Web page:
Sword and Sorcery
General info: The subgenre Sword and Sorcery, which is also sometimes called “sword and magic,” stood out from the general stream of Fantasy works thanks most likely to Michael Moorcock, who was the first to talk about the fact that Robert Howard’s Conan series needed to be better characterized, and Fritz Leiber, who suggested the name “Sword and Sorcery.”. The genre is close to Heroic Fantasy, but narrower and quite accurately reflects the very essence of the genre.
The main differences of this subgenre are:
In works of sword and magic, the heroes solve mostly personal problems and are not concerned with saving the world from an overarching enemy of great evil. Conflicts are local in nature, and many thousands of armies are not required to resolve them. Main characters are warriors of various stripes: barbarians, who are sometimes literally born with a sword in hand; mercenaries who use sword or bow to make a living; thieves and other rogues out to make a quick buck; and any other kind of character making a living on the fringe of society. Most often there is a lone hero, but there are more (remember at least Fafhrd and Grey Mouser). The hero is often a kind of pioneer, embarking on a journey through little-explored or completely unexplored lands on the very border of the known world. Horror motifs are a frequent guest in the subgenre.
Cultural overview: The American writer Robert Irwin Howard (1906-1936) is considered the founder of the Sword and Sorcery genre. Howard’s first story in this genre was The Shadow Kingdom, first published in August 1929 in Weird Tales magazine. However, Howard became famous thanks to his other works, which began to be published in 1932. These were stories about Conan the Barbarian, which had a huge impact on the development of the genre.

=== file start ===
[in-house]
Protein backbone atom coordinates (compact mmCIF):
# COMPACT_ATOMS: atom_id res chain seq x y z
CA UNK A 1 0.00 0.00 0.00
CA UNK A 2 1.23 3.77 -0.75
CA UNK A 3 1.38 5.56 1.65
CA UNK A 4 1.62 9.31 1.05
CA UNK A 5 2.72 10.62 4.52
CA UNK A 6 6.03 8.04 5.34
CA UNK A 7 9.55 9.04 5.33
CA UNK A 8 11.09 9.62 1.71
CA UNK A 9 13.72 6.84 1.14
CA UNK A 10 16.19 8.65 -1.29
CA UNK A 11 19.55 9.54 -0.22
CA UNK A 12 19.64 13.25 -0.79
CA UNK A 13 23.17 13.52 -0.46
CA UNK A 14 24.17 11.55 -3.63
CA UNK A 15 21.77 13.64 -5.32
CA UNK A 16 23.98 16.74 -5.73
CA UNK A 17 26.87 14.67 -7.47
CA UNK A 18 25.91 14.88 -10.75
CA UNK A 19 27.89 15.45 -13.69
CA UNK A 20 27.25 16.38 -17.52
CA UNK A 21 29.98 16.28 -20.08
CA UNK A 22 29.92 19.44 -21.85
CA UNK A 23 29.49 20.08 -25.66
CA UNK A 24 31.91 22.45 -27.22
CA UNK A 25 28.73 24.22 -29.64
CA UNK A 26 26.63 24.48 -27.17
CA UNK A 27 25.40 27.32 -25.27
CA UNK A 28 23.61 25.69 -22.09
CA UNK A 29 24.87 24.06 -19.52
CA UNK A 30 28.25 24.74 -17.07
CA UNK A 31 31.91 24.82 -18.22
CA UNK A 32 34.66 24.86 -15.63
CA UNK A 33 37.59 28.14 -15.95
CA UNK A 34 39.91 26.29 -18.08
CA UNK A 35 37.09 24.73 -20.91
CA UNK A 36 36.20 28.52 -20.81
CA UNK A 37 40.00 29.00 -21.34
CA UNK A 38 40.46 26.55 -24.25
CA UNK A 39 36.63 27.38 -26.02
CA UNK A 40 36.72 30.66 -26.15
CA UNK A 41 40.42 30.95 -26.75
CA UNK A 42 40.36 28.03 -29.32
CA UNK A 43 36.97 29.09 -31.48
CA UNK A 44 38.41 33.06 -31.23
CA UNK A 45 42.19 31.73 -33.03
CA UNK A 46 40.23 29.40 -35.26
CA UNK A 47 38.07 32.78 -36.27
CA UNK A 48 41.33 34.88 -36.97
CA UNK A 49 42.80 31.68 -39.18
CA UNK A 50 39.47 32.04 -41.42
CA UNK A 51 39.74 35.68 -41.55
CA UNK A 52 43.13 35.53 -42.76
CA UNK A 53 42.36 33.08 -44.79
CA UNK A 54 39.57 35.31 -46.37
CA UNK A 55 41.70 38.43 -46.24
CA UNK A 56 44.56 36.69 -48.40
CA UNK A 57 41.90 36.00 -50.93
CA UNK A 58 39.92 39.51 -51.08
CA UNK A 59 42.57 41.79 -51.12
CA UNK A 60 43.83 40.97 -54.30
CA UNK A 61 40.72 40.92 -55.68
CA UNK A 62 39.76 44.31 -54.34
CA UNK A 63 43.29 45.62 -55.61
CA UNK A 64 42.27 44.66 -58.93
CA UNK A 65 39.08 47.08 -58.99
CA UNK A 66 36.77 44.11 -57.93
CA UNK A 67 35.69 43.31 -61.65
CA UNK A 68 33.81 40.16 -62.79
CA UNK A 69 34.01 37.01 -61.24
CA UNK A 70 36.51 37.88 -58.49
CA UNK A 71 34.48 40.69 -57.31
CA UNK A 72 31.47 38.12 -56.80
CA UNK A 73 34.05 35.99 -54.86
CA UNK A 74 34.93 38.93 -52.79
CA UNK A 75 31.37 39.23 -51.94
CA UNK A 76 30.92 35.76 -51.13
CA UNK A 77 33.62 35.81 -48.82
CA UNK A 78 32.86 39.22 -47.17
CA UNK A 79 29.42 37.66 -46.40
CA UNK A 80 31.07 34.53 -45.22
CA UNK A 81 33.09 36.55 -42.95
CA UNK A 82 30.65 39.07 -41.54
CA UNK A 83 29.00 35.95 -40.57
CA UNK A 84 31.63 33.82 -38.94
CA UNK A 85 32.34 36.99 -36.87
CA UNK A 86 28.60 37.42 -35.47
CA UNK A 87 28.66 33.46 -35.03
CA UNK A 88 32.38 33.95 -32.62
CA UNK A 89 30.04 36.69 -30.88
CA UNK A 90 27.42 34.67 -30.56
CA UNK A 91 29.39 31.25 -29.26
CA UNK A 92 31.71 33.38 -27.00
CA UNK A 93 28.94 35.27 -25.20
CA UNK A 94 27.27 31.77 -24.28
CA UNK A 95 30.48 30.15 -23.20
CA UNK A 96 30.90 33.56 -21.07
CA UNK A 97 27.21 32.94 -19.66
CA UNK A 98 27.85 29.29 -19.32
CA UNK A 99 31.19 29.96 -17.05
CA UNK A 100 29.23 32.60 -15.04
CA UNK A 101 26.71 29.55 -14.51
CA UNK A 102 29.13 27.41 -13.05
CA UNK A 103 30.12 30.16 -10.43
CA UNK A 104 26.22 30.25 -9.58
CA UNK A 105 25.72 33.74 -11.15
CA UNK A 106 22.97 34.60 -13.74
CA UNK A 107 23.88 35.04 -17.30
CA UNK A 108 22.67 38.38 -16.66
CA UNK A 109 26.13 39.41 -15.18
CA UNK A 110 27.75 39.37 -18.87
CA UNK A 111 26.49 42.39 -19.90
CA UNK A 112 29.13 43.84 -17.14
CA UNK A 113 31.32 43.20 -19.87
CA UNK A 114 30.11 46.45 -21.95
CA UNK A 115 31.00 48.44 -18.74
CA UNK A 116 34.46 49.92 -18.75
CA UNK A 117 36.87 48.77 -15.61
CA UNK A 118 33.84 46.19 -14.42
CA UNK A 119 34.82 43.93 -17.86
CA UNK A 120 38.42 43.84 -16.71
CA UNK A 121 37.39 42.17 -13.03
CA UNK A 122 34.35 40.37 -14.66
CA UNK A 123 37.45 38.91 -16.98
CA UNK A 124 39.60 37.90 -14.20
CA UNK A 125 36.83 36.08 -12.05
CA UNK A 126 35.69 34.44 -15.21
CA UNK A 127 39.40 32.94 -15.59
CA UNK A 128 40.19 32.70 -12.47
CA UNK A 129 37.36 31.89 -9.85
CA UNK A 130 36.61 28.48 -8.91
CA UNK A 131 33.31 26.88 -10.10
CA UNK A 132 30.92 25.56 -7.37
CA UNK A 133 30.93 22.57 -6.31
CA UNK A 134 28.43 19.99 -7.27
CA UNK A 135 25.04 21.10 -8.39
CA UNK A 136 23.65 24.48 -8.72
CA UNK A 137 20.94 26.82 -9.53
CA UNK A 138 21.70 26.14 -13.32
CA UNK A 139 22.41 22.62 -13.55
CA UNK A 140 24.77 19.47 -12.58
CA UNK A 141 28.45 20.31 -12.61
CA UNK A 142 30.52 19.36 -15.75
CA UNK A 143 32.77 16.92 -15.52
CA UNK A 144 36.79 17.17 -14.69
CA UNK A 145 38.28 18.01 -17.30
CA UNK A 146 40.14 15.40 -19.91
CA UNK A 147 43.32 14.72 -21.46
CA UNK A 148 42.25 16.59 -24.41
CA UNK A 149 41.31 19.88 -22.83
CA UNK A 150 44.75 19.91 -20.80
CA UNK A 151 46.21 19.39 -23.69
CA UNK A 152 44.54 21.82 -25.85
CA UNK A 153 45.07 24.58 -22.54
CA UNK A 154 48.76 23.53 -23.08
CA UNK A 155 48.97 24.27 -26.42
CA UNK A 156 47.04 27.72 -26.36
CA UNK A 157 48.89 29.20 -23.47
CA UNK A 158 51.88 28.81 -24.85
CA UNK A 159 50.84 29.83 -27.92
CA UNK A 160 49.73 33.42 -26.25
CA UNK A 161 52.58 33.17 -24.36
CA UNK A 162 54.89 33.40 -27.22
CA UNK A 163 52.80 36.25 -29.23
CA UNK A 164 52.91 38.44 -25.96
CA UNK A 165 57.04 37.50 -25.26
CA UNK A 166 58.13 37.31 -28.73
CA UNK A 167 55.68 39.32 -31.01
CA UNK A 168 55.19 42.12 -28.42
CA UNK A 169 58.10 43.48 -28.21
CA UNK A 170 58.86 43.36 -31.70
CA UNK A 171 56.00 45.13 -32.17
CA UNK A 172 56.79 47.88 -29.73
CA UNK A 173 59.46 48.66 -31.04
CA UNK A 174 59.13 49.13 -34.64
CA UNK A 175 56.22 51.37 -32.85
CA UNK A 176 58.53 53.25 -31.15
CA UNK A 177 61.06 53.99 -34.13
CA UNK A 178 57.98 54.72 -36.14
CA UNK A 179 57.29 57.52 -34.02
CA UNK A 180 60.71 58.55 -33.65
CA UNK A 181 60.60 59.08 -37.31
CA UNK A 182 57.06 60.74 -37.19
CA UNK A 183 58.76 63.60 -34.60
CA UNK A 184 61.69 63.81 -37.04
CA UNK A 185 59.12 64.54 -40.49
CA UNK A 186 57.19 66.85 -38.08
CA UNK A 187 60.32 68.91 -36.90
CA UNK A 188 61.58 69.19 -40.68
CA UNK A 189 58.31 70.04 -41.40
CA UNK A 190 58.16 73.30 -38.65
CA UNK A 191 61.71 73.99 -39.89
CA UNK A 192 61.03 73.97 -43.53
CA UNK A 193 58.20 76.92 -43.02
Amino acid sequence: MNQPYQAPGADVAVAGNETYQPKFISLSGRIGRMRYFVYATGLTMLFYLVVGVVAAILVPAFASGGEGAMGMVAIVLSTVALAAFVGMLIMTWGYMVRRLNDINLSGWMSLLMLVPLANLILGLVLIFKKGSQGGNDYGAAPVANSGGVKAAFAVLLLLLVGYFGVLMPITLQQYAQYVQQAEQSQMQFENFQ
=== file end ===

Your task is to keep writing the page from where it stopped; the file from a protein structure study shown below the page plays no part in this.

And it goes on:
Catherine Lucille Moore, Henry Kuttner, Clark Ashton Smith, Fritz Leiber, Robert Howard, Michael Moorcock. Since the re-edition of works about Conan by Lyon Sprague de Camp and Lin Carter in the 1950s, a new boom of the sword and sorcery popularized the genre until the end of the 1970s. At this time, such writers as Lin Carter (character Tongor), John Jakes (character Brack), Charles Saunders(character Imaro), Karl Edward Wagner (character Kane) create their sagas.
Meaning: The genre of Sword and Sorcery as a separate subgenre arose thanks to Fritz Leiber, who, in response to a letter from British author Michael Moorcock in the fanzine Amra, demanded a name for a kind of adventure fiction written by Robert E. Howard. It was Robert Howard and Conan the Barbarian who became the founders of the genre. The term Sword and Sorcery accurately describes cultural and supernatural elements, and also immediately distinguishes it from the cloak and sword story (historical adventure) and cloak and dagger (international espionage) as well.
Most used keywords: #Brack #Imaro #Kane #Tongor #Conan the Barbarian #sword #sorcery #Fafhrd and Grey Mouser #mercenary #steppe and prairie #Crom the Barbarian #Red Sonya #King Arthur #Camelot
Distinctive traits of symbols: In the genre, there are heroes wielding a sword, engaged in exciting and sometimes brutal adventures. There is often an element of romance, as well as an element of magic and the supernatural.